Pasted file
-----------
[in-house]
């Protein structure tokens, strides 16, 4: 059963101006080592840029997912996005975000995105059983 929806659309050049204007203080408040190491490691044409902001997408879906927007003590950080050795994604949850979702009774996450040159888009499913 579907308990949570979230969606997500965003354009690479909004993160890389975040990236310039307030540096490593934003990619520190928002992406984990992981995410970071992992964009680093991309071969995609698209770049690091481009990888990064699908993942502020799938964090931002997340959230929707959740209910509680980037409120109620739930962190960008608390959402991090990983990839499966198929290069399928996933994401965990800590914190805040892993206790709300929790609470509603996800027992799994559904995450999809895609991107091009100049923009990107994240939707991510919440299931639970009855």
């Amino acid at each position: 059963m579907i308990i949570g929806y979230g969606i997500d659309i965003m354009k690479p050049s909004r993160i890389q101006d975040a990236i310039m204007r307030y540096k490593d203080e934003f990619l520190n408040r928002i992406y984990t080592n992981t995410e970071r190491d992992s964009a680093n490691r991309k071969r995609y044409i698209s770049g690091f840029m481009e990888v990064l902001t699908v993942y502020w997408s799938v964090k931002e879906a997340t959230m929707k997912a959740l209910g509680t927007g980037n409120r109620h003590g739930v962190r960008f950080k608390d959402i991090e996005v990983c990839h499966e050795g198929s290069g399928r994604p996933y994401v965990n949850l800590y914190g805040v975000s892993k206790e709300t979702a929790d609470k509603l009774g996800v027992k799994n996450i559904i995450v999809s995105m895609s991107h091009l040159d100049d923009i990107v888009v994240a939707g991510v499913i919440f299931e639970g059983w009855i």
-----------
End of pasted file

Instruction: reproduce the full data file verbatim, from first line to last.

[in-house]
């Protein structure tokens, strides 16, 4: 059963101006080592840029997912996005975000995105059983 929806659309050049204007203080408040190491490691044409902001997408879906927007003590950080050795994604949850979702009774996450040159888009499913 579907308990949570979230969606997500965003354009690479909004993160890389975040990236310039307030540096490593934003990619520190928002992406984990992981995410970071992992964009680093991309071969995609698209770049690091481009990888990064699908993942502020799938964090931002997340959230929707959740209910509680980037409120109620739930962190960008608390959402991090990983990839499966198929290069399928996933994401965990800590914190805040892993206790709300929790609470509603996800027992799994559904995450999809895609991107091009100049923009990107994240939707991510919440299931639970009855």
């Amino acid at each position: 059963m579907i308990i949570g929806y979230g969606i997500d659309i965003m354009k690479p050049s909004r993160i890389q101006d975040a990236i310039m204007r307030y540096k490593d203080e934003f990619l520190n408040r928002i992406y984990t080592n992981t995410e970071r190491d992992s964009a680093n490691r991309k071969r995609y044409i698209s770049g690091f840029m481009e990888v990064l902001t699908v993942y502020w997408s799938v964090k931002e879906a997340t959230m929707k997912a959740l209910g509680t927007g980037n409120r109620h003590g739930v962190r960008f950080k608390d959402i991090e996005v990983c990839h499966e050795g198929s290069g399928r994604p996933y994401v965990n949850l800590y914190g805040v975000s892993k206790e709300t979702a929790d609470k509603l009774g996800v027992k799994n996450i559904i995450v999809s995105m895609s991107h091009l040159d100049d923009i990107v888009v994240a939707g991510v499913i919440f299931e639970g059983w009855i």